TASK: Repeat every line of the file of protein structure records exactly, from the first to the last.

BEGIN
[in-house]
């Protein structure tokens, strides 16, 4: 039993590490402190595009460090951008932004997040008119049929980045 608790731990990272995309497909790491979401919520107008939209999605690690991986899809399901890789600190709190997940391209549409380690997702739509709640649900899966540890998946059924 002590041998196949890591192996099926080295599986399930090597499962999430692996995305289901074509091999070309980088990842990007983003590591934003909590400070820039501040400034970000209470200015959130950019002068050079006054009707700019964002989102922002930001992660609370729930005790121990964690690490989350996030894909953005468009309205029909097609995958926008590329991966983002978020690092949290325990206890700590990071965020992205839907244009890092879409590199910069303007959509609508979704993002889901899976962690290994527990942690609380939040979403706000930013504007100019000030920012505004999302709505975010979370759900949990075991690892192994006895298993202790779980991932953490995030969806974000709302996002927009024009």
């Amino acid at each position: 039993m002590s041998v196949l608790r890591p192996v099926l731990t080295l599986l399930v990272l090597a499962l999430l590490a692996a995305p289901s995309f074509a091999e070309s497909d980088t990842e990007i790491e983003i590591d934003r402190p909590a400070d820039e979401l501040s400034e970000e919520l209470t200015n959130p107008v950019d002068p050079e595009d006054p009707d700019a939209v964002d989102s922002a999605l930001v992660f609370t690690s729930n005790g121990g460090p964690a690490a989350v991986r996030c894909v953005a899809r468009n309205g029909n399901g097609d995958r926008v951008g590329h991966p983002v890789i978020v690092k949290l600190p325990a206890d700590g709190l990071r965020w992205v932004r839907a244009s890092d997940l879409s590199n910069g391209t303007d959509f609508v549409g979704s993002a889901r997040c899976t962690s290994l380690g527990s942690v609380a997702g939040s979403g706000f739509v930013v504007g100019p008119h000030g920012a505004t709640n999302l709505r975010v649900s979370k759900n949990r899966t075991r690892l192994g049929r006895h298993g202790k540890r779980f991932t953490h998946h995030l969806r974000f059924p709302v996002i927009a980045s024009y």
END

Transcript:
[in-house]
């Protein structure tokens, strides 16, 4: 039993590490402190595009460090951008932004997040008119049929980045 608790731990990272995309497909790491979401919520107008939209999605690690991986899809399901890789600190709190997940391209549409380690997702739509709640649900899966540890998946059924 002590041998196949890591192996099926080295599986399930090597499962999430692996995305289901074509091999070309980088990842990007983003590591934003909590400070820039501040400034970000209470200015959130950019002068050079006054009707700019964002989102922002930001992660609370729930005790121990964690690490989350996030894909953005468009309205029909097609995958926008590329991966983002978020690092949290325990206890700590990071965020992205839907244009890092879409590199910069303007959509609508979704993002889901899976962690290994527990942690609380939040979403706000930013504007100019000030920012505004999302709505975010979370759900949990075991690892192994006895298993202790779980991932953490995030969806974000709302996002927009024009």
């Amino acid at each position: 039993m002590s041998v196949l608790r890591p192996v099926l731990t080295l599986l399930v990272l090597a499962l999430l590490a692996a995305p289901s995309f074509a091999e070309s497909d980088t990842e990007i790491e983003i590591d934003r402190p909590a400070d820039e979401l501040s400034e970000e919520l209470t200015n959130p107008v950019d002068p050079e595009d006054p009707d700019a939209v964002d989102s922002a999605l930001v992660f609370t690690s729930n005790g121990g460090p964690a690490a989350v991986r996030c894909v953005a899809r468009n309205g029909n399901g097609d995958r926008v951008g590329h991966p983002v890789i978020v690092k949290l600190p325990a206890d700590g709190l990071r965020w992205v932004r839907a244009s890092d997940l879409s590199n910069g391209t303007d959509f609508v549409g979704s993002a889901r997040c899976t962690s290994l380690g527990s942690v609380a997702g939040s979403g706000f739509v930013v504007g100019p008119h000030g920012a505004t709640n999302l709505r975010v649900s979370k759900n949990r899966t075991r690892l192994g049929r006895h298993g202790k540890r779980f991932t953490h998946h995030l969806r974000f059924p709302v996002i927009a980045s024009y």